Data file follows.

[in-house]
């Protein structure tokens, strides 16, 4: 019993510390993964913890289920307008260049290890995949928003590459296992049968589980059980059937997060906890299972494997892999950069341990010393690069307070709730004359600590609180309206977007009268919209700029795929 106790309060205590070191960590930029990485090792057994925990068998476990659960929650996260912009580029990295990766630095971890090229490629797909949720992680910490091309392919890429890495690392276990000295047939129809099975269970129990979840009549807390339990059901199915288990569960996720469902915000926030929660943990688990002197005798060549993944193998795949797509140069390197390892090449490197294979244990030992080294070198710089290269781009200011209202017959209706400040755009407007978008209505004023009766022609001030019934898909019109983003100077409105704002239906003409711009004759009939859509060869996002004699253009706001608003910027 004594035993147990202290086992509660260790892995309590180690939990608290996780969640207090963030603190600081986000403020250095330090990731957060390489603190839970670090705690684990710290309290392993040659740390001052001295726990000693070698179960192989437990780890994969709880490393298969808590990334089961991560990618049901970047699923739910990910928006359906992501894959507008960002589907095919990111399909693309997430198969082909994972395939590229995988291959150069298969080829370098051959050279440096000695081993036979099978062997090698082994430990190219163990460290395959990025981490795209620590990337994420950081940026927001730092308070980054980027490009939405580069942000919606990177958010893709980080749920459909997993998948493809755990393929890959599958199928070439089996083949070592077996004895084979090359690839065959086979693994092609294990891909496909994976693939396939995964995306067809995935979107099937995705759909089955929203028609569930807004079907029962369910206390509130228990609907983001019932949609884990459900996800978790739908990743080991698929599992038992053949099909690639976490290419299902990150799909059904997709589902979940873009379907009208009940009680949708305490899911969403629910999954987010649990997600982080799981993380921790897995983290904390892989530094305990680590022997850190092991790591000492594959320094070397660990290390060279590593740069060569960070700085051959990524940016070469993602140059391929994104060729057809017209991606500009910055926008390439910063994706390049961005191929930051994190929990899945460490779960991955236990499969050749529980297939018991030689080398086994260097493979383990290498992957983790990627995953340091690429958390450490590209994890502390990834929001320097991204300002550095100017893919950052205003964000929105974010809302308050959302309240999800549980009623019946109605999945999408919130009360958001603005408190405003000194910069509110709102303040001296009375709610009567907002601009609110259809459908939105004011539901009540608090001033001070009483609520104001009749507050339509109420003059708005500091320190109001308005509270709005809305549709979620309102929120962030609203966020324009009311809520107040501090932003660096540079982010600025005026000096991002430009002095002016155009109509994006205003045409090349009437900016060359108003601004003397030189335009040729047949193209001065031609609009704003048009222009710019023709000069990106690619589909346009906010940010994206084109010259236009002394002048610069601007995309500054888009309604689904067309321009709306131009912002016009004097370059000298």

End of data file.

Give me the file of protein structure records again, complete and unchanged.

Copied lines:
[in-house]
């Protein structure tokens, strides 16, 4: 019993510390993964913890289920307008260049290890995949928003590459296992049968589980059980059937997060906890299972494997892999950069341990010393690069307070709730004359600590609180309206977007009268919209700029795929 106790309060205590070191960590930029990485090792057994925990068998476990659960929650996260912009580029990295990766630095971890090229490629797909949720992680910490091309392919890429890495690392276990000295047939129809099975269970129990979840009549807390339990059901199915288990569960996720469902915000926030929660943990688990002197005798060549993944193998795949797509140069390197390892090449490197294979244990030992080294070198710089290269781009200011209202017959209706400040755009407007978008209505004023009766022609001030019934898909019109983003100077409105704002239906003409711009004759009939859509060869996002004699253009706001608003910027 004594035993147990202290086992509660260790892995309590180690939990608290996780969640207090963030603190600081986000403020250095330090990731957060390489603190839970670090705690684990710290309290392993040659740390001052001295726990000693070698179960192989437990780890994969709880490393298969808590990334089961991560990618049901970047699923739910990910928006359906992501894959507008960002589907095919990111399909693309997430198969082909994972395939590229995988291959150069298969080829370098051959050279440096000695081993036979099978062997090698082994430990190219163990460290395959990025981490795209620590990337994420950081940026927001730092308070980054980027490009939405580069942000919606990177958010893709980080749920459909997993998948493809755990393929890959599958199928070439089996083949070592077996004895084979090359690839065959086979693994092609294990891909496909994976693939396939995964995306067809995935979107099937995705759909089955929203028609569930807004079907029962369910206390509130228990609907983001019932949609884990459900996800978790739908990743080991698929599992038992053949099909690639976490290419299902990150799909059904997709589902979940873009379907009208009940009680949708305490899911969403629910999954987010649990997600982080799981993380921790897995983290904390892989530094305990680590022997850190092991790591000492594959320094070397660990290390060279590593740069060569960070700085051959990524940016070469993602140059391929994104060729057809017209991606500009910055926008390439910063994706390049961005191929930051994190929990899945460490779960991955236990499969050749529980297939018991030689080398086994260097493979383990290498992957983790990627995953340091690429958390450490590209994890502390990834929001320097991204300002550095100017893919950052205003964000929105974010809302308050959302309240999800549980009623019946109605999945999408919130009360958001603005408190405003000194910069509110709102303040001296009375709610009567907002601009609110259809459908939105004011539901009540608090001033001070009483609520104001009749507050339509109420003059708005500091320190109001308005509270709005809305549709979620309102929120962030609203966020324009009311809520107040501090932003660096540079982010600025005026000096991002430009002095002016155009109509994006205003045409090349009437900016060359108003601004003397030189335009040729047949193209001065031609609009704003048009222009710019023709000069990106690619589909346009906010940010994206084109010259236009002394002048610069601007995309500054888009309604689904067309321009709306131009912002016009004097370059000298």